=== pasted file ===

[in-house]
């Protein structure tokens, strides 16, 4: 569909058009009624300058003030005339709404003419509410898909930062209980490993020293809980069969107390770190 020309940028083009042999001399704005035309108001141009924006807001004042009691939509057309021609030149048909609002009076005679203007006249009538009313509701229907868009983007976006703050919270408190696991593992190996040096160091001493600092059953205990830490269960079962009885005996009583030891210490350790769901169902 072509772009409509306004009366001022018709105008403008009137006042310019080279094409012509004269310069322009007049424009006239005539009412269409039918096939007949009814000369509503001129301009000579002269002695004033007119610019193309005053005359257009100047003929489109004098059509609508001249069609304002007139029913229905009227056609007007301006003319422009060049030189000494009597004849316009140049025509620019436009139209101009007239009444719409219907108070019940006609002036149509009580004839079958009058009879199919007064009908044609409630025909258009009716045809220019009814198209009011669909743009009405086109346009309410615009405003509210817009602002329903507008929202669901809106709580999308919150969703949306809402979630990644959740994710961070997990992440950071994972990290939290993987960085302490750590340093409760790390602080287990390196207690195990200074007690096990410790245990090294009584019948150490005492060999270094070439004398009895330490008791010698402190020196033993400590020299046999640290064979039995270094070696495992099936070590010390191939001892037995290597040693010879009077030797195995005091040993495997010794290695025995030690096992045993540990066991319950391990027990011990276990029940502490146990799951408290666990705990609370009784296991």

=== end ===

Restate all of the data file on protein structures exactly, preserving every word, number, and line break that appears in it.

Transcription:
[in-house]
């Protein structure tokens, strides 16, 4: 569909058009009624300058003030005339709404003419509410898909930062209980490993020293809980069969107390770190 020309940028083009042999001399704005035309108001141009924006807001004042009691939509057309021609030149048909609002009076005679203007006249009538009313509701229907868009983007976006703050919270408190696991593992190996040096160091001493600092059953205990830490269960079962009885005996009583030891210490350790769901169902 072509772009409509306004009366001022018709105008403008009137006042310019080279094409012509004269310069322009007049424009006239005539009412269409039918096939007949009814000369509503001129301009000579002269002695004033007119610019193309005053005359257009100047003929489109004098059509609508001249069609304002007139029913229905009227056609007007301006003319422009060049030189000494009597004849316009140049025509620019436009139209101009007239009444719409219907108070019940006609002036149509009580004839079958009058009879199919007064009908044609409630025909258009009716045809220019009814198209009011669909743009009405086109346009309410615009405003509210817009602002329903507008929202669901809106709580999308919150969703949306809402979630990644959740994710961070997990992440950071994972990290939290993987960085302490750590340093409760790390602080287990390196207690195990200074007690096990410790245990090294009584019948150490005492060999270094070439004398009895330490008791010698402190020196033993400590020299046999640290064979039995270094070696495992099936070590010390191939001892037995290597040693010879009077030797195995005091040993495997010794290695025995030690096992045993540990066991319950391990027990011990276990029940502490146990799951408290666990705990609370009784296991």